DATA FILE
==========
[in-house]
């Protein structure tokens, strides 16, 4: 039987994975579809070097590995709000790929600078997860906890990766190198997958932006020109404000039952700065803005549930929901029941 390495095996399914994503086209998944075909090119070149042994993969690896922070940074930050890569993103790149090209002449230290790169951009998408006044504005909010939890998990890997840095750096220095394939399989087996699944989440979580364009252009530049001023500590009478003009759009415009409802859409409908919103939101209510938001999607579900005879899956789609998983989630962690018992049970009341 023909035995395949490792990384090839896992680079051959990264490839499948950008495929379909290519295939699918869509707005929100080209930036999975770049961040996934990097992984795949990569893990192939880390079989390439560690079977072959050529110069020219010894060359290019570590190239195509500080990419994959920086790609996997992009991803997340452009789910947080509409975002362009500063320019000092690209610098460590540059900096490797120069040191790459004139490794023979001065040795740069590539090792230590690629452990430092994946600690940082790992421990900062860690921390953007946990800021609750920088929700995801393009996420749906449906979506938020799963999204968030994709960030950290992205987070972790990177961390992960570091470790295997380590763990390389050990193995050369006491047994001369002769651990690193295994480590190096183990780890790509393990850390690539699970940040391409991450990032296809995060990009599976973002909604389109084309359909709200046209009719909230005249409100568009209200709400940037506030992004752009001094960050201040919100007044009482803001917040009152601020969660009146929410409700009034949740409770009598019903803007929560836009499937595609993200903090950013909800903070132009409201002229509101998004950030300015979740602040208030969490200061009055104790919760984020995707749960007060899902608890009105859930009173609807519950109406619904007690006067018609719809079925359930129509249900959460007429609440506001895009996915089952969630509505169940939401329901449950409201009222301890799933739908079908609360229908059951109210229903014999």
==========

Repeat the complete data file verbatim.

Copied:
[in-house]
């Protein structure tokens, strides 16, 4: 039987994975579809070097590995709000790929600078997860906890990766190198997958932006020109404000039952700065803005549930929901029941 390495095996399914994503086209998944075909090119070149042994993969690896922070940074930050890569993103790149090209002449230290790169951009998408006044504005909010939890998990890997840095750096220095394939399989087996699944989440979580364009252009530049001023500590009478003009759009415009409802859409409908919103939101209510938001999607579900005879899956789609998983989630962690018992049970009341 023909035995395949490792990384090839896992680079051959990264490839499948950008495929379909290519295939699918869509707005929100080209930036999975770049961040996934990097992984795949990569893990192939880390079989390439560690079977072959050529110069020219010894060359290019570590190239195509500080990419994959920086790609996997992009991803997340452009789910947080509409975002362009500063320019000092690209610098460590540059900096490797120069040191790459004139490794023979001065040795740069590539090792230590690629452990430092994946600690940082790992421990900062860690921390953007946990800021609750920088929700995801393009996420749906449906979506938020799963999204968030994709960030950290992205987070972790990177961390992960570091470790295997380590763990390389050990193995050369006491047994001369002769651990690193295994480590190096183990780890790509393990850390690539699970940040391409991450990032296809995060990009599976973002909604389109084309359909709200046209009719909230005249409100568009209200709400940037506030992004752009001094960050201040919100007044009482803001917040009152601020969660009146929410409700009034949740409770009598019903803007929560836009499937595609993200903090950013909800903070132009409201002229509101998004950030300015979740602040208030969490200061009055104790919760984020995707749960007060899902608890009105859930009173609807519950109406619904007690006067018609719809079925359930129509249900959460007429609440506001895009996915089952969630509505169940939401329901449950409201009222301890799933739908079908609360229908059951109210229903014999």